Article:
• Leonard says:

      Seconding this. Bimodal IQ distribution with a bump up high. Imagine 10000 Elon Musks, all energetically going about some blue-sky project to save the world. And 10000 Cochrans irascibly swatting aside sham science.

      • R. says:

        And 10000 Cochrans irascibly swatting aside sham science.

        If you persuaded them to lift and invade safe online spaces, feminists would have to get their own internet 😀

    • Colastorm says:

      “Or is it ok to retreat into Elysium, into walled enclaves, where the rich give lip service to the proles, but in the end don’t give a damn?”
      Like Kennebunkport, Cape Cod, Chevy Chase, Hewlett Bay Park, Kenilworth, Point Dume, etc.

    • dave chamberlin says:

      Embryo selection for IQ requires that we can predict IQ from DNA but we aren’t there yet. But many people including Cochran say we are just years away from being able to, All kinds of reactions and repercussions could result, none of which anybody can predict. However this looks like the first stage in mankind manipulating the next generation for higher IQ,

      • Xenophon Hendrix says:

        If I understand some of the things Dr. Cochran has written here, we wouldn’t have to identify IQ elevating genes, we just would have to identify rare mutations, rare mutations almost always being bad. We could sell it as improving health rather than as raising IQ.

        • albatross says:

          In fact, I believe that would improve health overall, as well as leading to kids that were in general smarter, better-adjusted, better-looking, and taller.

      • DRA says:

        We aren’t there yet, but my 37 year old daughter is expecting her first child, and evidently blood tests to detect chromosomal abnormalities are now widely used. (She has received a clean bill of fetal health in that regard.) See also

        And how hard is it to detect fragile X chromosome issues prenatally?

        Other prenatal issues effecting fetal potential include avoiding fetal alcohol syndrome, untreated or poorly controlled hypothyroidism in the pregnant mother, and probably a list of other issues. These issues don’t effect the genetic potential of the baby, just the potential of the person they will become. As far as I know these issues may not be detectable prenatally. If so, we are left with the issue of the mothers knowledge and time preference.

        Postnatally there are the issues of lead in the environment. Perhaps selenium or iodine deficiency? I understand that iodine is not added to processed foods, and with more convenience foods perhaps there is less use of iodized salt in cooking. And vitamin D, I don’t know if it effects IQ, but I’ve read that it does have potential impacts on predisposition the violence. I also note that many groups that are lactose intolerant are overrepresented in violent crime statistics. Why is milk the only food we supplement with vitamin D? Perhaps we should add peanut butter to the list!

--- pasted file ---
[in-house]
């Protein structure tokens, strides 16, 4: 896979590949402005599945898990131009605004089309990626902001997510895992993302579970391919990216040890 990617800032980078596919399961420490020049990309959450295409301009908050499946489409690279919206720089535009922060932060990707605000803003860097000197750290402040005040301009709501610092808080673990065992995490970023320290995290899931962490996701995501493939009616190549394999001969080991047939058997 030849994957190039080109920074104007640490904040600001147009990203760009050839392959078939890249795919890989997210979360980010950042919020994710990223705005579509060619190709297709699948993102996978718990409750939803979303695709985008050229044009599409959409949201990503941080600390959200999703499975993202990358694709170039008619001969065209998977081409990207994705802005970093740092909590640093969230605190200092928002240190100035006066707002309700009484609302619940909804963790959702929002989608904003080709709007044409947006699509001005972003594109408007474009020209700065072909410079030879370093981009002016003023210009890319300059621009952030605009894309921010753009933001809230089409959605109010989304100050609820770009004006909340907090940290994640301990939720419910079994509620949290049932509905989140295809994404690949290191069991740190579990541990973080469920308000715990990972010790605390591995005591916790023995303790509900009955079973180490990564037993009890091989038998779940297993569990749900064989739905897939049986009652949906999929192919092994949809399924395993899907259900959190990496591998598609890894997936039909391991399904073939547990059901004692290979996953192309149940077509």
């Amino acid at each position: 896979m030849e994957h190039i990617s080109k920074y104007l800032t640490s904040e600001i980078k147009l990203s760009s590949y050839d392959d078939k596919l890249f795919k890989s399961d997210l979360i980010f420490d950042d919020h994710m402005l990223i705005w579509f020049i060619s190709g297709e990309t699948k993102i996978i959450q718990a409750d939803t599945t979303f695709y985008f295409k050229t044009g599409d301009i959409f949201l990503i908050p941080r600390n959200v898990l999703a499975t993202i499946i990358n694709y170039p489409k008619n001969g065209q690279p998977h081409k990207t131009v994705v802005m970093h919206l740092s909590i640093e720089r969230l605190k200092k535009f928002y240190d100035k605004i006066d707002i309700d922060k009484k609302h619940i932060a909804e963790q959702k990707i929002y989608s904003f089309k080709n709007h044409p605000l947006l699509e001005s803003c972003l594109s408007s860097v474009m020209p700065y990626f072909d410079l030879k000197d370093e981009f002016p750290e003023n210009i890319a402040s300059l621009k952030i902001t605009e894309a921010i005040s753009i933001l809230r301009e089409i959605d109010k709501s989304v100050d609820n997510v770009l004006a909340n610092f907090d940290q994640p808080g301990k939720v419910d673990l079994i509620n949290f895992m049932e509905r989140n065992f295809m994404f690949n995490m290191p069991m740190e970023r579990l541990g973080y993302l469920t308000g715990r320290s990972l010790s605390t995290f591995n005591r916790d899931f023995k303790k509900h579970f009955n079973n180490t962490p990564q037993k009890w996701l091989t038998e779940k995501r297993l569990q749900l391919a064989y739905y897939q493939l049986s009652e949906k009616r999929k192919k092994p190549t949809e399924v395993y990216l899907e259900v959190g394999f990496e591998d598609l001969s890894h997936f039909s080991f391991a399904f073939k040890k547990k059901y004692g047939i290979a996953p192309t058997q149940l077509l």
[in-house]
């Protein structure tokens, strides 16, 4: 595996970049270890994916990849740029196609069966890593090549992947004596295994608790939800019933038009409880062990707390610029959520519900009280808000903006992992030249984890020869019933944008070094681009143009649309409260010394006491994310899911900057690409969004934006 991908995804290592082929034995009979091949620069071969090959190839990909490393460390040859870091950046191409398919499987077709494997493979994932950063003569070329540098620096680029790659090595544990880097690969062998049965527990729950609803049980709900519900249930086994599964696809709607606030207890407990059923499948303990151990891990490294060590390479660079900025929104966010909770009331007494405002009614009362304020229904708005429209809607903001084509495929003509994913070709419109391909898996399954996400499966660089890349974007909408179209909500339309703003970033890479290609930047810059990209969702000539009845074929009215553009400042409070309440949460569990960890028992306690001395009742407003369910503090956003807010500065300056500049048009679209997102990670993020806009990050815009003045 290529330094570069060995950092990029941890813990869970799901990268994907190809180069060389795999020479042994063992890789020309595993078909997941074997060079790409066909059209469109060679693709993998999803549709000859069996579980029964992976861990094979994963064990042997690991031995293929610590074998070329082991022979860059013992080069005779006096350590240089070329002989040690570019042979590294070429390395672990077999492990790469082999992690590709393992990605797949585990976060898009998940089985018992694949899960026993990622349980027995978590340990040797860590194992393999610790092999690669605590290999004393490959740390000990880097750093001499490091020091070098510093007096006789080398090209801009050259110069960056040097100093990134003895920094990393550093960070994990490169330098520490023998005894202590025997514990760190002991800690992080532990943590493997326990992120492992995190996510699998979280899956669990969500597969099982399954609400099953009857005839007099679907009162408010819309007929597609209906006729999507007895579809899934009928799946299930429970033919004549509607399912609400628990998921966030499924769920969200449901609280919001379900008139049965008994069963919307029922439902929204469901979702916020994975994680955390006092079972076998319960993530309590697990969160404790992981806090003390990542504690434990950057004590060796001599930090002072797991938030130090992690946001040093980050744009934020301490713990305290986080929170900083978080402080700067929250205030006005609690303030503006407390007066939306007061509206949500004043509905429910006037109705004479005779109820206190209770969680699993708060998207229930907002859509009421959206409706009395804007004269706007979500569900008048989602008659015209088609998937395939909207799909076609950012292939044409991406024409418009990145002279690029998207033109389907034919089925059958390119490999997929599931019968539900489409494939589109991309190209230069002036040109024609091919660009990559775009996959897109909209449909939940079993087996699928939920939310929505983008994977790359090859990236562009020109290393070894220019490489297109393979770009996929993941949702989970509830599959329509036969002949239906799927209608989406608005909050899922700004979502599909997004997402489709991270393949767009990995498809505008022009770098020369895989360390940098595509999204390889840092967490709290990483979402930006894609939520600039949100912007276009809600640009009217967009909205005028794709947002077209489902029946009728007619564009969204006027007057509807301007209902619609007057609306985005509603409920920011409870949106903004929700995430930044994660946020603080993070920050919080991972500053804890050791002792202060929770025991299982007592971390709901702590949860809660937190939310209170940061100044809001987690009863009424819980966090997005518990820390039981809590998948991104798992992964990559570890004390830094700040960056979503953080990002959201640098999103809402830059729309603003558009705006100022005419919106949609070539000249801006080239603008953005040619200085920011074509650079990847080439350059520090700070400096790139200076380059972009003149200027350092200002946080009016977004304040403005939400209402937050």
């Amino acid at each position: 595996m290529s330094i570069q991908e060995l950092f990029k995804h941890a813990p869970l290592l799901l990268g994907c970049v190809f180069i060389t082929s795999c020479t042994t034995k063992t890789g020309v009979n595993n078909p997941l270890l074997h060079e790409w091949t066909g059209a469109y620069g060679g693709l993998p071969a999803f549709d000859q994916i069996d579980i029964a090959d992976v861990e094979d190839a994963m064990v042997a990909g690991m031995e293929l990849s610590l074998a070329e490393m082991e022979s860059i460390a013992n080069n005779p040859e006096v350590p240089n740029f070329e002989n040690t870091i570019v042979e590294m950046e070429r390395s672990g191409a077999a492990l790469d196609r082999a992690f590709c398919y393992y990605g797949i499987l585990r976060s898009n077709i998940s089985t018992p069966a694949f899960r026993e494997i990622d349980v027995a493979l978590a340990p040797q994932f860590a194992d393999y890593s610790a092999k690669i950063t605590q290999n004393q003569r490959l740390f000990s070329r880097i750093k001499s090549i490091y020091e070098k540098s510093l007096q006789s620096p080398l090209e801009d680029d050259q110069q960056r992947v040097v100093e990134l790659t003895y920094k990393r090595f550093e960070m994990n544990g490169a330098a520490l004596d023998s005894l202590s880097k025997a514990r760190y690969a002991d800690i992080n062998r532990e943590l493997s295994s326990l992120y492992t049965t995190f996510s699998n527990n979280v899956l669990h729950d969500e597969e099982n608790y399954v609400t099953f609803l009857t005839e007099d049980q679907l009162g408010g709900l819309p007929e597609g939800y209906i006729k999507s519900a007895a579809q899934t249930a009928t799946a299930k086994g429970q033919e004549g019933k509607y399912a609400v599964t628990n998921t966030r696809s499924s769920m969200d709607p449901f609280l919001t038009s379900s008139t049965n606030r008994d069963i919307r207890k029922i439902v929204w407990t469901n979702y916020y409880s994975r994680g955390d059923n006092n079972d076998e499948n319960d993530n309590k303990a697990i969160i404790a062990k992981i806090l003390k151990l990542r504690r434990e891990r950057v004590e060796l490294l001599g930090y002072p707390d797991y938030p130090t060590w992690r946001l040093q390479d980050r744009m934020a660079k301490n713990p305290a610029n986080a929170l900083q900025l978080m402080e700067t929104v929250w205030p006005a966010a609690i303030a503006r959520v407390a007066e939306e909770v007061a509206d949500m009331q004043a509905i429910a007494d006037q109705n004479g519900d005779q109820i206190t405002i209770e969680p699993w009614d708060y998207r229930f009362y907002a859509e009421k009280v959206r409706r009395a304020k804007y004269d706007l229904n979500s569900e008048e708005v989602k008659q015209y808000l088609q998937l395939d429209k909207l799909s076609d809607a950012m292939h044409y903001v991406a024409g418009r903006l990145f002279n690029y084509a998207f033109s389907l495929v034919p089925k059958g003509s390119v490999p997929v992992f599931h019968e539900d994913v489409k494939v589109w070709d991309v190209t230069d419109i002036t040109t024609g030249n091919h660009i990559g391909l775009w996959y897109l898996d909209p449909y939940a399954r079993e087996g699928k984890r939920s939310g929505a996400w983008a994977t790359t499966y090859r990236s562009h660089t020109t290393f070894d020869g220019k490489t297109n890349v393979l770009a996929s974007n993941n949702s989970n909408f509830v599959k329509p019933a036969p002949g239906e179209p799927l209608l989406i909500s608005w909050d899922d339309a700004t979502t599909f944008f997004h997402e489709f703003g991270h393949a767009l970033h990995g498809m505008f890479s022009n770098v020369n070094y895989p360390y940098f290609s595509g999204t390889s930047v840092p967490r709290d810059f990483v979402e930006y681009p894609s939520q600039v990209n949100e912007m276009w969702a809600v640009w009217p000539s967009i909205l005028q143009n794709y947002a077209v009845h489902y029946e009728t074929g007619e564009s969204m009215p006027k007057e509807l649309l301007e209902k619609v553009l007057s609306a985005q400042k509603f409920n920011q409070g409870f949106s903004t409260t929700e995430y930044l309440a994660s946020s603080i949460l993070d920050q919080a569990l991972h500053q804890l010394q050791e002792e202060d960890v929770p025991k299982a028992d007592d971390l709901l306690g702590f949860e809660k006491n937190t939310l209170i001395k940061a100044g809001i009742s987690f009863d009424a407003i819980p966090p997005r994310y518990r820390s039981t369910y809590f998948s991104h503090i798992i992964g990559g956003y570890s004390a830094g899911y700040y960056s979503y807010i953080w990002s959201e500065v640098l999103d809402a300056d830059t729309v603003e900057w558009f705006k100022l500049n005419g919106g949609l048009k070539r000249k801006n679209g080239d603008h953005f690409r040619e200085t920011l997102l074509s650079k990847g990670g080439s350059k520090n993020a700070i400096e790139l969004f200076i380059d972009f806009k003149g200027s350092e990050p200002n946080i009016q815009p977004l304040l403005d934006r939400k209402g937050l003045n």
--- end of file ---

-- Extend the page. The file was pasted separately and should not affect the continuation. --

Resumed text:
Selection for high IQ will come, and good for that! However, there are a lot of issues between genes and preschool that don’t get much attention.

  24. Kennee Mckenzie says:

    Regreening the Arabian peninsula.

  25. mapman says:

    A huge step toward understanding disease: dig up medical histories for everyone, sequence everyone and let the most powerful machine learning digest it all.

  26. Smithie says:

    I always liked the idea of building a large, spinning space station that would let us figure out how much gravity the human body needs.

    Once, I heard someone assert that it would be quite possible to build the space station from the movie 2001, taking only 3 launches of the sea dragon, a massive, dumb rocket that was designed to be built out of the cheapest materials, launch from the ocean, and be partly reusable, but was never built. I assume they meant lifting the mass, not the assembly. Not sure, if it would be the right size to figure out the question properly.

    • DRA says:

      We could start now with seeing how much gravity mice need to reproduce and mature. Perhaps none at all, but I don’t think anyone has checked. If gravity is needed for mammal gestation a mouse-sized centrifuge should be something we could do very easily on the existing space station.